Unhappy about not receiving a tip, a food truck employee let loose on Twitter:
Employees at Glass Lewis & Company, a consultancy specializing in corporate governance, ordered $170 worth of grilled cheese sandwiches and milkshakes but didn't leave a tip. Brendan O'Connor, the Milk Truck employee, chronicled the incident on his blog:
"I was making sandwiches, another worker took the order and a third made the milkshakes and watched the grills. A line grew while we worked, and we had to tell other customers that their lunch orders would take longer than usual. They paid; I asked my co-worker who was dealing with the money how much of a tip they'd left. They had left actually no tip at all. (They had paid with a card so we checked the cash tips to see if there'd been a bump. There hadn't.)
"I asked some of the group as they were picking up their orders if they had intended to not tip. They hemmed and hawed and walked away.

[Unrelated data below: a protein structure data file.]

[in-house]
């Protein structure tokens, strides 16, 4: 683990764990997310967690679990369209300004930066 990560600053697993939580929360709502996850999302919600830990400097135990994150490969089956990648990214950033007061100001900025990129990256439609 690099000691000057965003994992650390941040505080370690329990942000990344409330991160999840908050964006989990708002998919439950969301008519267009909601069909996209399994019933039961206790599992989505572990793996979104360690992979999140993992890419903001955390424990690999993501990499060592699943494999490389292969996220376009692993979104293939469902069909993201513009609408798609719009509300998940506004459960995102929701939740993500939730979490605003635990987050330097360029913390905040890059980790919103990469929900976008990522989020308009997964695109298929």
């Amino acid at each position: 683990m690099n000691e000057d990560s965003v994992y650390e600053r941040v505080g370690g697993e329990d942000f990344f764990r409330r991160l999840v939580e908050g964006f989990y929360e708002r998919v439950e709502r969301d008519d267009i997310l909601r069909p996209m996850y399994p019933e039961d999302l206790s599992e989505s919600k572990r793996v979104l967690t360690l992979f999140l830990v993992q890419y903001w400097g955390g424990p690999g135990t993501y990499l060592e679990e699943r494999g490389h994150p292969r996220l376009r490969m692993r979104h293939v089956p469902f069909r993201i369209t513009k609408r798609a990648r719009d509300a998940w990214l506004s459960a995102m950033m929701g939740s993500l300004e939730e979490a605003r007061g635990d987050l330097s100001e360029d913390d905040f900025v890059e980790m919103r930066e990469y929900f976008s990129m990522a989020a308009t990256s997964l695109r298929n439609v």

"Well. I could have not said anything. I could have made it a subtweet. I probably should have made it a subtweet. But I didn't, because of some misguided notions about having 'the courage of your convictions,' or whatever."
O'Connor explains that he was fired by the owner after someone from Glass Lewis complained about being "tip-shamed." O'Connor's argument is that his employer uses social media feedback to monitor employees' performance, so why shouldn't he use social media to "advocate for a more civil exchange between worker and consumer?"
Well, no companies want their customers embarrassed publicly, and many have policies in place to this effect. Milk Truck managed to restore its credibility with an apology tweet, accepted by Glass Lewis:
But Twitter is still abuzz with the ethics of the situation. Did Milk Truck do the right thing by terminating O'Connor? Was O'Connor's tweet justified? Does Glass Lewis owe an apology? What's your view?